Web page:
Innovation & Clean Energy Bills Aired by U.S. Senate Panel

By Published On: November 6, 2019

Nearly a dozen energy bills, from promoting renewable energy innovation to increasing grid cybersecurity, were presented to a U.S. Senate Energy & Natural Resources Committee subcommittee Nov. 6.

A key focus of the package is beefing up energy technology innovation to “lower emissions and maintain a modern economy,” said Sen. Bill Cassidy (R-LA).

“Advancing non-polluting resources should be a critical element of any innovative energy package,” added Sen. Martin Heinrich (D-NM). He said legislators can buck the trend of stalling action under the current administration “and get some good energy bills done for the good of our country.”

The bills presented during the Wednesday hearing included the following:

  • S. 2425, to promote combined heat and power technology. It would do that by forming a technical assistance program to educate building, industrial, and electric and natural gas utility professionals about the benefits of co-generation. The bill includes $12 million in annual appropriations to support two new regional technical partnerships, raising the number from eight to 10.
  • S. 2556, Protecting Resources On The Electric Grid with Cybersecurity Technology. It would provide incentives and technical assistance to improve cybersecurity protections to utilities. This private-public partnership, according to Sen. Lisa Murkowski (R-AK), seeks to incentivize utilities to provide cyber protections above and beyond what is required by standards.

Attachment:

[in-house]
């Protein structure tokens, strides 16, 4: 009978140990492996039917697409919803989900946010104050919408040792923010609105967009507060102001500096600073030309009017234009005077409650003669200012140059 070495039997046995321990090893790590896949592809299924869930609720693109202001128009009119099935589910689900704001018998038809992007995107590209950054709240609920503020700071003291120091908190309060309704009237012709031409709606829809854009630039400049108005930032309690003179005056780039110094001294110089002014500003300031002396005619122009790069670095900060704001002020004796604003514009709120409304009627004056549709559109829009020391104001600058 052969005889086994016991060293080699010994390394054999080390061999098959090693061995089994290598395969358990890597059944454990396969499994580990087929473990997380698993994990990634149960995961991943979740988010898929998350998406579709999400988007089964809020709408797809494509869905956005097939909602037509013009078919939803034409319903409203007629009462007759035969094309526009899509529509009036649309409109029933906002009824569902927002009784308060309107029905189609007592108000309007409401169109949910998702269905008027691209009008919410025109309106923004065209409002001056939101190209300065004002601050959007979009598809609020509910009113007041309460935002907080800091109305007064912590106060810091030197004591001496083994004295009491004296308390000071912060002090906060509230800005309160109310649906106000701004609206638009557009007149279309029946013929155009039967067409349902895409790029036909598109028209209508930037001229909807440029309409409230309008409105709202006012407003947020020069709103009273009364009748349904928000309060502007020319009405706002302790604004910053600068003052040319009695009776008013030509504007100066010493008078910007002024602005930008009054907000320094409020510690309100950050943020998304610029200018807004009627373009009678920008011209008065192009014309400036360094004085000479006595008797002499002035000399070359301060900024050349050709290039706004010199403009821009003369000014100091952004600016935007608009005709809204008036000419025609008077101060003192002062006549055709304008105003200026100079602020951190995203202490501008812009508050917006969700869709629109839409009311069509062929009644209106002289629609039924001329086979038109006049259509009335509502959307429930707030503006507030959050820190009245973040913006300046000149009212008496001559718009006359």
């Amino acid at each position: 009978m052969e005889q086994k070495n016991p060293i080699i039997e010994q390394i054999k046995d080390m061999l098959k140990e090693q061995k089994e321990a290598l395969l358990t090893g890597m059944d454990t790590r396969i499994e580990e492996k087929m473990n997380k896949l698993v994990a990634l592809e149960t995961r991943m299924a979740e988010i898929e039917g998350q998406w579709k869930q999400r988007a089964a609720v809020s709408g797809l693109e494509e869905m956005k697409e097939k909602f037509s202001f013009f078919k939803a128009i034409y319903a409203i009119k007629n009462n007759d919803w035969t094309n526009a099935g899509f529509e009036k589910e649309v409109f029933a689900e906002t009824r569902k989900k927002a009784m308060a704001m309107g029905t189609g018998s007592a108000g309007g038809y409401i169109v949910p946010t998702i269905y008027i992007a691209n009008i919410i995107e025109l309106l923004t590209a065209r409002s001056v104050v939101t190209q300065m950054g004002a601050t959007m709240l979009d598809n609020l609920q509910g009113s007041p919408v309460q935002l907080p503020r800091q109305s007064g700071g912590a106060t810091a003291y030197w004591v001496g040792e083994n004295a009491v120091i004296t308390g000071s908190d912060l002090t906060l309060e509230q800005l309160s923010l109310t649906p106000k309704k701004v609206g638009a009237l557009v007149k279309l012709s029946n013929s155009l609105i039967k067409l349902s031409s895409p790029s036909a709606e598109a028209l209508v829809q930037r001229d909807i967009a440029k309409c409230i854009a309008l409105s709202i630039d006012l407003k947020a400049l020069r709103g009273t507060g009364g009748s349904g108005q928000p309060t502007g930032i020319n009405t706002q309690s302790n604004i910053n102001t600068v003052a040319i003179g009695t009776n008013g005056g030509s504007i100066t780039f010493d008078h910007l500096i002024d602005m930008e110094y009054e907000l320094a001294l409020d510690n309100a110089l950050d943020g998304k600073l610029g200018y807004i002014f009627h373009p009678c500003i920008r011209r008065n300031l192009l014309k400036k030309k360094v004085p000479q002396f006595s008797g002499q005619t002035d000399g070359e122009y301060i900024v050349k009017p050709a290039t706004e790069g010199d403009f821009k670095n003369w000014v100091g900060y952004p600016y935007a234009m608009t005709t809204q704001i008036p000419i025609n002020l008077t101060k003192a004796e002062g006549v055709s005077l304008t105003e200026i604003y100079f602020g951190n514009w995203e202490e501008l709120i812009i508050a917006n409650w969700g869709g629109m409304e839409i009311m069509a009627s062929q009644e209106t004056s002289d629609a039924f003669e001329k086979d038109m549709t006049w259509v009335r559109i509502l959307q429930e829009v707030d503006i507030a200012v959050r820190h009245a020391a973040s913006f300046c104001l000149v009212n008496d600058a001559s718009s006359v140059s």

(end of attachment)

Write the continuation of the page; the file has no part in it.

• S. 2265, The Advanced Geothermal Innovation Leadership Act, aims to accelerate geothermal energy development in the U.S., including the use of underground heat storage. It seeks to do that by addressing barriers to this base load resource.
  • S. 2668, The Solar Energy Research, Development, & Demonstration Program Act, would reauthorize the activities of Department of Energy’s Solar Energy Technology Office. The bill outlines research priority areas, including improving the energy efficiency, reliability, and security of solar energy technologies, and reducing the overall costs of solar energy systems.
  • S. 2660, The Wind Energy Research & Development Act, would  reauthorize DOE’s Wind Energy Technology Office. The office is currently addressing challenges to reduce technology costs as well as regulatory and market barriers through investments in related science and modeling and analytical tools.
  • 2702, The Integrated Energy Systems Act, would require the Secretary of Energy to establish an integrated energy systems research, development, and demonstration program between multiple department offices. This program is  aimed at increasing energy production and efficiency; providing reliable, competitive, and environmentally sustainable electricity to the grid; and expanding the use of emissions-reducing technologies into nonelectric sectors.
  • S. 2876, the Energy Jobs for Our Heroes Act, would prepare veterans for careers in the energy industry.

–Elizabeth McCarthy

 

 

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